Many Somau Garia walk a darkened path, without God and without hope. Their resources are few to none. In their heart language, they have the Gospel According to Mark. Praise the Lord that this important piece of Scripture is available to them. Yet, it exists without the context that people depend so much upon to understand the whole counsel of Scripture. How will they overcome the darkness? How will they know the Way? How will they see ahead?

God has seen fit to send Angela and I back to Papua New Guinea to finish the task of translating at least the New Testament in the Somau Garia language. This is one sure way to provide at least the possibility that they might come into a life transforming relationship with the Father. I’d like to invite you to join with us in this great adventure.

Giving Light
If you’d like to join us in prayer for the transformation of the Somau Garia people, click here to drop me an email informing me of your commitment to pray along with us. If you’d like to partner with Pioneer Bible Translators in sending us out, click here to discover how you can donate to this vital work.

I’d like to leave you with a final thought or two. How has your walk been changed by the Word of God lighting your life? Do you allow the word to be a lamp for your feet and light for your path? How has the Word changed your walk?

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Days 24 & 25: What Would You Risk to Find the Lost?

Lately I’ve been asking myself a simple, foundational question: “What does the New Testament say about what Jesus considers to be important?” Perhaps it could be stated differently: “What would Jesus risk (give) his life for?”

What man of you, having a hundred sheep, if he has lost one of them, does not leave the ninety-nine in the open country, and go after the one that is lost, until he finds it? And when he has found it, he lays it on his shoulders, rejoicing . . . I tell you, there will be more joy in heaven over one sinner who repents than over ninety-nine righteous persons who need no repentance. Luke 15: 3-7, ESV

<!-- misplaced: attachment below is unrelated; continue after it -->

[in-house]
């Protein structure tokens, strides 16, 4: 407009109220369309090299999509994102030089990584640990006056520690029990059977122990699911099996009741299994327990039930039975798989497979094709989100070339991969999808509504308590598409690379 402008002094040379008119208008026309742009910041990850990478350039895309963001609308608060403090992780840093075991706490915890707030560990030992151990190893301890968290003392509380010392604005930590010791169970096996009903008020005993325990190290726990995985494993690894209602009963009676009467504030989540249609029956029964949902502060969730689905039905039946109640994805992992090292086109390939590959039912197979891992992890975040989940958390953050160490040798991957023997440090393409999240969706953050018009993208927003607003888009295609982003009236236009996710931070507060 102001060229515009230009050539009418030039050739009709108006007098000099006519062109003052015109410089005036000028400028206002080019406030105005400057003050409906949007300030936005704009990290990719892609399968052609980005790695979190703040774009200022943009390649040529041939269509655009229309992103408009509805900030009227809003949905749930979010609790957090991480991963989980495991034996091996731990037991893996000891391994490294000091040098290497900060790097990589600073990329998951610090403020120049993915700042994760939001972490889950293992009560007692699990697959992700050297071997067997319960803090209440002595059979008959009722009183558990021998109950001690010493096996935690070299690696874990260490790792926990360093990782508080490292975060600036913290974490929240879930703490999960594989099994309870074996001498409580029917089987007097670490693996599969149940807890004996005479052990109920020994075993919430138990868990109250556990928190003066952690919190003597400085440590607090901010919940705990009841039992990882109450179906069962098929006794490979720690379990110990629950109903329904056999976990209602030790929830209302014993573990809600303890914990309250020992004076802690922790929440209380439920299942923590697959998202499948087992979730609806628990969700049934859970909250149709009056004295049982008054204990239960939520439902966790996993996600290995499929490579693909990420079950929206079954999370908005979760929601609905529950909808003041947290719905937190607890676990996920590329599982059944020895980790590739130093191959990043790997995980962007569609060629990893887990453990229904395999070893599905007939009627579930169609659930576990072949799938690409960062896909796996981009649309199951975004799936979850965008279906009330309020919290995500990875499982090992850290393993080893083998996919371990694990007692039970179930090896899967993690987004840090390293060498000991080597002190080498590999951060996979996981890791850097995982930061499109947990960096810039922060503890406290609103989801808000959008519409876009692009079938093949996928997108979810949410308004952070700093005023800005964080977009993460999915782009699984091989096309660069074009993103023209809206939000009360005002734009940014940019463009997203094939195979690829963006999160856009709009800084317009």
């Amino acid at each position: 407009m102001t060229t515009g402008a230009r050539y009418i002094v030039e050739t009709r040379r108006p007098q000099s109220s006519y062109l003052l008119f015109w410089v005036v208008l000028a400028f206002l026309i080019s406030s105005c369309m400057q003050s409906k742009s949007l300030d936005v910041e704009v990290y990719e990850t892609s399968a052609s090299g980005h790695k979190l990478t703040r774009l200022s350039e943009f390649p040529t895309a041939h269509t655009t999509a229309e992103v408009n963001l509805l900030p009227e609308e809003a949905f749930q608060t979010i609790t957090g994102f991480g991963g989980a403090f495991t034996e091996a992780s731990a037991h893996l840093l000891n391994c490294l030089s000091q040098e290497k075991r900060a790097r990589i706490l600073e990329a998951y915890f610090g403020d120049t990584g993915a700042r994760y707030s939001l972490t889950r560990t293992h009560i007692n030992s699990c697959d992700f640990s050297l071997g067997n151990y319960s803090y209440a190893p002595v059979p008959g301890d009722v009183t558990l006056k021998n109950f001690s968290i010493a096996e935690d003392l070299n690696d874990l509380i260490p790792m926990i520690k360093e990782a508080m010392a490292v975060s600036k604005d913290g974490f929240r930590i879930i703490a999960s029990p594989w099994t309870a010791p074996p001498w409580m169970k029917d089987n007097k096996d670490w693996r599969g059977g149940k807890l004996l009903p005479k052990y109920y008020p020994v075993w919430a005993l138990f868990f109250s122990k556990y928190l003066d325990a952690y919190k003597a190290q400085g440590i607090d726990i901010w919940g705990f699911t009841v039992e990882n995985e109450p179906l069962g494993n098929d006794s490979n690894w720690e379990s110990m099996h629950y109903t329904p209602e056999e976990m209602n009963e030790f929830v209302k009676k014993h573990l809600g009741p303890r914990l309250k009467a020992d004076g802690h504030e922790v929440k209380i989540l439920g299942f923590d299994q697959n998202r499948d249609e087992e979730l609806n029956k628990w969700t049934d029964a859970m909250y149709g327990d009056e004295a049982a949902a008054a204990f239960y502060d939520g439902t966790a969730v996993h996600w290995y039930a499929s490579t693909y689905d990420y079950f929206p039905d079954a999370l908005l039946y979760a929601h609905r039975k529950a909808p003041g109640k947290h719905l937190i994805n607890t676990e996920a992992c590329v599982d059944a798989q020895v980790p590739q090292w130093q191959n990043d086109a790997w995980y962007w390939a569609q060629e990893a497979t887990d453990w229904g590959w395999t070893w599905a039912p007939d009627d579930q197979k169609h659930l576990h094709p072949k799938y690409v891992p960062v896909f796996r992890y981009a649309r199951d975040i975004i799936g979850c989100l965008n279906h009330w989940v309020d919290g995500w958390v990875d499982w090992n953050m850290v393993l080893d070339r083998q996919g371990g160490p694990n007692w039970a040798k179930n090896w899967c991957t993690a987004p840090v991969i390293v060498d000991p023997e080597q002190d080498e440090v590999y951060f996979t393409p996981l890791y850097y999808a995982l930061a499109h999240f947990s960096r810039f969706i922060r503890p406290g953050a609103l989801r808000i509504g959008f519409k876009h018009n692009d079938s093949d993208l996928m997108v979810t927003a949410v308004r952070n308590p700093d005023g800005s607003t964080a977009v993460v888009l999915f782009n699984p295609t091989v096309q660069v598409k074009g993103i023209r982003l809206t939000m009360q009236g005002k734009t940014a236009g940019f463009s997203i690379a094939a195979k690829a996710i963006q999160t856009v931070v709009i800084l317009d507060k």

Allow me to restate this in the most plain terms possible: “Jesus is willing to risk me to find the one lost sheep.” Let that sink in for a moment. Any of us who have been lost and found, who walk in the Way according to the Truth filled with the Life, belong soundly in the company of the ninety-nine.  The parable does not say that He leads the sheep to safe keeping, to a sheep pen where there is protection, food, and warmth. Jesus says that the good shepherd leaves the ninety-nine in the open country and goes to find the one. He risks at least some of the many to save the one.

The emphasis of Jesus’ parable is not on the leaving of the ninety-nine as much as it is firmly on the joy of finding the lost one. Even so, He risks the danger of leaving the ninety-nine in open country to rescue the one who is in immanent danger. The lost one is enormously important to Him.

If I align my heart with His, then I, too, must be willing to risk all to rescue the lost one from danger.

For whoever wants to save their life will lose it, but whoever loses their life for me and for the gospel will save it. Mark 8:35, ESV

What would I risk to find the lost? What would you risk?

Looking ahead I have to consider Jesus’ words and count the cost. I have to daily be willing to risk the personal safety, agenda, and happiness of me and mine in order to complete the search-and-rescue mission Jesus has sent me on.

Our specific mission is to Papua New Guinea, to the Somau Garia people, to translate the New Testament into their heart language. Many Somau Garia will not know Him until they are able to come to know Him in the language that speaks to their heart.

Many of you have a call to these people, too, though it not be to physically be there, working alongside them in the day to day grind. Many of you have a call to risk yourselves in prayer, in providing resources to insure that each and every Somau Garia speaker has opportunity to hear and respond to the gospel. What would you risk to find the lost?

Rescue the Perishing!
Please consider partnering with Pioneer Bible Translators in sending our family out  on a search and rescue mission to the lost ones among the Somau Garia. You can partner in prayer by clicking here. Your prayers are vital to success in this God-given, high impact mission. You can partner in financial provision by clicking here, which will take you to our donate page.

Please join us in the battle to shake the gates of hell in this generation!